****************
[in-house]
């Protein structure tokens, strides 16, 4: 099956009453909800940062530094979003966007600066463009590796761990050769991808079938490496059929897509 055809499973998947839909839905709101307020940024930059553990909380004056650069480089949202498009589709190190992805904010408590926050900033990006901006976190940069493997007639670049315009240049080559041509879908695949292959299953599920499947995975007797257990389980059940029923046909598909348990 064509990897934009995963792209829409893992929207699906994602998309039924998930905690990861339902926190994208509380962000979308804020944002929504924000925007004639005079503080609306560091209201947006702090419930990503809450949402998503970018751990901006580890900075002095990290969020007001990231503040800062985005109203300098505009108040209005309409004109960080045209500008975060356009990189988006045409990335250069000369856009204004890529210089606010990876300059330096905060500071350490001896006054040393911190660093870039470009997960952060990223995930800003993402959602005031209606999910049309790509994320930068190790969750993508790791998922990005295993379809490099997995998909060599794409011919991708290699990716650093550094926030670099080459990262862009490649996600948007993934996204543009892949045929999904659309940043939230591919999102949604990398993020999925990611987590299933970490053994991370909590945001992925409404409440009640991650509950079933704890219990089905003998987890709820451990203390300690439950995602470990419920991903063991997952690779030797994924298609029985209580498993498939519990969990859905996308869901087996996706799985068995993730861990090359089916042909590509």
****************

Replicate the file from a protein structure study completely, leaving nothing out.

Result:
[in-house]
């Protein structure tokens, strides 16, 4: 099956009453909800940062530094979003966007600066463009590796761990050769991808079938490496059929897509 055809499973998947839909839905709101307020940024930059553990909380004056650069480089949202498009589709190190992805904010408590926050900033990006901006976190940069493997007639670049315009240049080559041509879908695949292959299953599920499947995975007797257990389980059940029923046909598909348990 064509990897934009995963792209829409893992929207699906994602998309039924998930905690990861339902926190994208509380962000979308804020944002929504924000925007004639005079503080609306560091209201947006702090419930990503809450949402998503970018751990901006580890900075002095990290969020007001990231503040800062985005109203300098505009108040209005309409004109960080045209500008975060356009990189988006045409990335250069000369856009204004890529210089606010990876300059330096905060500071350490001896006054040393911190660093870039470009997960952060990223995930800003993402959602005031209606999910049309790509994320930068190790969750993508790791998922990005295993379809490099997995998909060599794409011919991708290699990716650093550094926030670099080459990262862009490649996600948007993934996204543009892949045929999904659309940043939230591919999102949604990398993020999925990611987590299933970490053994991370909590945001992925409404409440009640991650509950079933704890219990089905003998987890709820451990203390300690439950995602470990419920991903063991997952690779030797994924298609029985209580498993498939519990969990859905996308869901087996996706799985068995993730861990090359089916042909590509």